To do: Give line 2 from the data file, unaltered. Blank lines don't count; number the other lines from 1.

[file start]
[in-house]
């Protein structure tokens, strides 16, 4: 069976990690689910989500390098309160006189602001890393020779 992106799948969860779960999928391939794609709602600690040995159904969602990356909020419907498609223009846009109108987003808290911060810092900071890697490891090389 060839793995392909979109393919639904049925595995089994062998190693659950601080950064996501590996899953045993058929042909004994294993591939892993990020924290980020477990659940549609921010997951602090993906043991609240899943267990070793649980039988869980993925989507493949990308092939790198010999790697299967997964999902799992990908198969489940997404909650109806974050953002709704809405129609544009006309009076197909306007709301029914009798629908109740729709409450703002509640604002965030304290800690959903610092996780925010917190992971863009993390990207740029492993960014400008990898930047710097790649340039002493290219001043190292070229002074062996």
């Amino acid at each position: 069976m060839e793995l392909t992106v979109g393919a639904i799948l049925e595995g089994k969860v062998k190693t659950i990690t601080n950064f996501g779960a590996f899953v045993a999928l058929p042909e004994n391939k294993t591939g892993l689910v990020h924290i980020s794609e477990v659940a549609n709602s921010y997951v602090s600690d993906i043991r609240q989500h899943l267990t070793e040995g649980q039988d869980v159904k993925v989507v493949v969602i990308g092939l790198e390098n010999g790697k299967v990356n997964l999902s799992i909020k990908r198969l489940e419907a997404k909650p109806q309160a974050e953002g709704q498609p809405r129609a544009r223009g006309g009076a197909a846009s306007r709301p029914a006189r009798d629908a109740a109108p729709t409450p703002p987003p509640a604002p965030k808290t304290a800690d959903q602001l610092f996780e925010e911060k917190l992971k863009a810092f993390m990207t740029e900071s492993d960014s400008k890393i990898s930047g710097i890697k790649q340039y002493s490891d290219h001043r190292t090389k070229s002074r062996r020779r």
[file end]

């Protein structure tokens, strides 16, 4: 069976990690689910989500390098309160006189602001890393020779 992106799948969860779960999928391939794609709602600690040995159904969602990356909020419907498609223009846009109108987003808290911060810092900071890697490891090389 060839793995392909979109393919639904049925595995089994062998190693659950601080950064996501590996899953045993058929042909004994294993591939892993990020924290980020477990659940549609921010997951602090993906043991609240899943267990070793649980039988869980993925989507493949990308092939790198010999790697299967997964999902799992990908198969489940997404909650109806974050953002709704809405129609544009006309009076197909306007709301029914009798629908109740729709409450703002509640604002965030304290800690959903610092996780925010917190992971863009993390990207740029492993960014400008990898930047710097790649340039002493290219001043190292070229002074062996």